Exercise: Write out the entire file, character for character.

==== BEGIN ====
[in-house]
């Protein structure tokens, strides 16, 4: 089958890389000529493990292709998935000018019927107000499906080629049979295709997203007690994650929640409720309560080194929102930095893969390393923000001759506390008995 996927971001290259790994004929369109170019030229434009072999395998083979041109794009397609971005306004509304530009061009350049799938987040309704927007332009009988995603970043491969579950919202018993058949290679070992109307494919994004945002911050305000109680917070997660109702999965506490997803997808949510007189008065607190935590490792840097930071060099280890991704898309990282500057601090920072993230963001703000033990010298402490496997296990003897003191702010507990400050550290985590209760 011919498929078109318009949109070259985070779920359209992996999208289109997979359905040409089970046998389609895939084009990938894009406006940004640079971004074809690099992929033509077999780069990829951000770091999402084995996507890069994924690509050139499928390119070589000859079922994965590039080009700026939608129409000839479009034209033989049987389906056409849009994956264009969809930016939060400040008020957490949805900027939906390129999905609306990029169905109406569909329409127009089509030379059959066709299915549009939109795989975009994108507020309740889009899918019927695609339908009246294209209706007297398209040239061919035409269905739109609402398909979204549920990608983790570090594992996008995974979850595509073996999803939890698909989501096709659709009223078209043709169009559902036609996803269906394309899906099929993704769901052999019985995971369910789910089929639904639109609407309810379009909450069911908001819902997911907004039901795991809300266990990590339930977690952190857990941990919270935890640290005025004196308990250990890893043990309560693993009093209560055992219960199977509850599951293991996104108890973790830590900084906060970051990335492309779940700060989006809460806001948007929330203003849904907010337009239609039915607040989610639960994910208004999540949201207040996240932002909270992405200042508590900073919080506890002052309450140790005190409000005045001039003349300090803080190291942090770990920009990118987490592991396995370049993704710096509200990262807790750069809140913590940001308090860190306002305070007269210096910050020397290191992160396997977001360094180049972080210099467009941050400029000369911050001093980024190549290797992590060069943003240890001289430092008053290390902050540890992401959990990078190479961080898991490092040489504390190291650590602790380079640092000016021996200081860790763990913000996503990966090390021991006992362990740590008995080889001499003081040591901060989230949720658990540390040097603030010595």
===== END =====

[in-house]
């Protein structure tokens, strides 16, 4: 089958890389000529493990292709998935000018019927107000499906080629049979295709997203007690994650929640409720309560080194929102930095893969390393923000001759506390008995 996927971001290259790994004929369109170019030229434009072999395998083979041109794009397609971005306004509304530009061009350049799938987040309704927007332009009988995603970043491969579950919202018993058949290679070992109307494919994004945002911050305000109680917070997660109702999965506490997803997808949510007189008065607190935590490792840097930071060099280890991704898309990282500057601090920072993230963001703000033990010298402490496997296990003897003191702010507990400050550290985590209760 011919498929078109318009949109070259985070779920359209992996999208289109997979359905040409089970046998389609895939084009990938894009406006940004640079971004074809690099992929033509077999780069990829951000770091999402084995996507890069994924690509050139499928390119070589000859079922994965590039080009700026939608129409000839479009034209033989049987389906056409849009994956264009969809930016939060400040008020957490949805900027939906390129999905609306990029169905109406569909329409127009089509030379059959066709299915549009939109795989975009994108507020309740889009899918019927695609339908009246294209209706007297398209040239061919035409269905739109609402398909979204549920990608983790570090594992996008995974979850595509073996999803939890698909989501096709659709009223078209043709169009559902036609996803269906394309899906099929993704769901052999019985995971369910789910089929639904639109609407309810379009909450069911908001819902997911907004039901795991809300266990990590339930977690952190857990941990919270935890640290005025004196308990250990890893043990309560693993009093209560055992219960199977509850599951293991996104108890973790830590900084906060970051990335492309779940700060989006809460806001948007929330203003849904907010337009239609039915607040989610639960994910208004999540949201207040996240932002909270992405200042508590900073919080506890002052309450140790005190409000005045001039003349300090803080190291942090770990920009990118987490592991396995370049993704710096509200990262807790750069809140913590940001308090860190306002305070007269210096910050020397290191992160396997977001360094180049972080210099467009941050400029000369911050001093980024190549290797992590060069943003240890001289430092008053290390902050540890992401959990990078190479961080898991490092040489504390190291650590602790380079640092000016021996200081860790763990913000996503990966090390021991006992362990740590008995080889001499003081040591901060989230949720658990540390040097603030010595």